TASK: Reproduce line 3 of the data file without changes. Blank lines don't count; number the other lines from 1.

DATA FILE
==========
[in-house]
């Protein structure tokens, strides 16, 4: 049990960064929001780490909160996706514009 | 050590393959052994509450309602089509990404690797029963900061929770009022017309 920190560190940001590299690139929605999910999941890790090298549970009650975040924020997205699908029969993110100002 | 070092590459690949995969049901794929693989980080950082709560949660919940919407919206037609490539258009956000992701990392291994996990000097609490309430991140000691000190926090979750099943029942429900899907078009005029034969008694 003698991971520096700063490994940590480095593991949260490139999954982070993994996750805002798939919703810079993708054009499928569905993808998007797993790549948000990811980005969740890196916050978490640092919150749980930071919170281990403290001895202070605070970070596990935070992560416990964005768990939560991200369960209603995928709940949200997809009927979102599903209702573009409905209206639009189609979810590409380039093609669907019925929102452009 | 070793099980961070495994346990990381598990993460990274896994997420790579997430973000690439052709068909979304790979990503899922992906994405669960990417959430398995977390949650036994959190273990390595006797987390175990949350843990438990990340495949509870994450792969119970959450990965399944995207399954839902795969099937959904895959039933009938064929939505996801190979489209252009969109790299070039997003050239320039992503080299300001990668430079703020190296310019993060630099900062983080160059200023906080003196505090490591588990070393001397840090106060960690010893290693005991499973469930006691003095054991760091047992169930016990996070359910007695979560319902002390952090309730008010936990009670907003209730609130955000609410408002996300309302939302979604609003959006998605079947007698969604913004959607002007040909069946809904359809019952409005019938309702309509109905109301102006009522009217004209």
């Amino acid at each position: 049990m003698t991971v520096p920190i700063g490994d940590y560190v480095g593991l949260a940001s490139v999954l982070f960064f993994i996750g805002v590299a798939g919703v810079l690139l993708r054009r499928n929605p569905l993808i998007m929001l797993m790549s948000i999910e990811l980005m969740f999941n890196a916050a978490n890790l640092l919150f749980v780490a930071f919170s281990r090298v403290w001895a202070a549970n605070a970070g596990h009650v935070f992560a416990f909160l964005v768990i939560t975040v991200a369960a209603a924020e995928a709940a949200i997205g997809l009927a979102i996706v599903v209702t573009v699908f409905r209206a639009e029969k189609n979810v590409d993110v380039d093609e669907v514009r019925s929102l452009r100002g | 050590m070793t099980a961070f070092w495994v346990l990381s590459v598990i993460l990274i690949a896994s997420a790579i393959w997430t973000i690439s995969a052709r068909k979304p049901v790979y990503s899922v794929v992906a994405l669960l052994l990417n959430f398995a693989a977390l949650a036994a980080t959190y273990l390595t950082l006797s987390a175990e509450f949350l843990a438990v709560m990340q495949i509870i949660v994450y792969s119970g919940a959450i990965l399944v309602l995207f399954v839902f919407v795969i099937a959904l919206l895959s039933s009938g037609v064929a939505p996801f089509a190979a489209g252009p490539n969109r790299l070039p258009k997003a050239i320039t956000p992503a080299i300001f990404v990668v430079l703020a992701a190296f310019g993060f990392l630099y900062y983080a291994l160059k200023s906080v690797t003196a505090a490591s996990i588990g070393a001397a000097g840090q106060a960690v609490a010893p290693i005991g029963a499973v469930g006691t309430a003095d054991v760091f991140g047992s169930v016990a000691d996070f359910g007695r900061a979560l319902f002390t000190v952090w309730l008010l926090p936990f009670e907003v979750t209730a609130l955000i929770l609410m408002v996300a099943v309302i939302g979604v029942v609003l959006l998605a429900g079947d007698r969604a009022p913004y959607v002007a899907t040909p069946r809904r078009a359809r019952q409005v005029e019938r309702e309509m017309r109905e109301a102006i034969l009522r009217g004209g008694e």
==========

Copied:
């Amino acid at each position: 049990m003698t991971v520096p920190i700063g490994d940590y560190v480095g593991l949260a940001s490139v999954l982070f960064f993994i996750g805002v590299a798939g919703v810079l690139l993708r054009r499928n929605p569905l993808i998007m929001l797993m790549s948000i999910e990811l980005m969740f999941n890196a916050a978490n890790l640092l919150f749980v780490a930071f919170s281990r090298v403290w001895a202070a549970n605070a970070g596990h009650v935070f992560a416990f909160l964005v768990i939560t975040v991200a369960a209603a924020e995928a709940a949200i997205g997809l009927a979102i996706v599903v209702t573009v699908f409905r209206a639009e029969k189609n979810v590409d993110v380039d093609e669907v514009r019925s929102l452009r100002g | 050590m070793t099980a961070f070092w495994v346990l990381s590459v598990i993460l990274i690949a896994s997420a790579i393959w997430t973000i690439s995969a052709r068909k979304p049901v790979y990503s899922v794929v992906a994405l669960l052994l990417n959430f398995a693989a977390l949650a036994a980080t959190y273990l390595t950082l006797s987390a175990e509450f949350l843990a438990v709560m990340q495949i509870i949660v994450y792969s119970g919940a959450i990965l399944v309602l995207f399954v839902f919407v795969i099937a959904l919206l895959s039933s009938g037609v064929a939505p996801f089509a190979a489209g252009p490539n969109r790299l070039p258009k997003a050239i320039t956000p992503a080299i300001f990404v990668v430079l703020a992701a190296f310019g993060f990392l630099y900062y983080a291994l160059k200023s906080v690797t003196a505090a490591s996990i588990g070393a001397a000097g840090q106060a960690v609490a010893p290693i005991g029963a499973v469930g006691t309430a003095d054991v760091f991140g047992s169930v016990a000691d996070f359910g007695r900061a979560l319902f002390t000190v952090w309730l008010l926090p936990f009670e907003v979750t209730a609130l955000i929770l609410m408002v996300a099943v309302i939302g979604v029942v609003l959006l998605a429900g079947d007698r969604a009022p913004y959607v002007a899907t040909p069946r809904r078009a359809r019952q409005v005029e019938r309702e309509m017309r109905e109301a102006i034969l009522r009217g004209g008694e």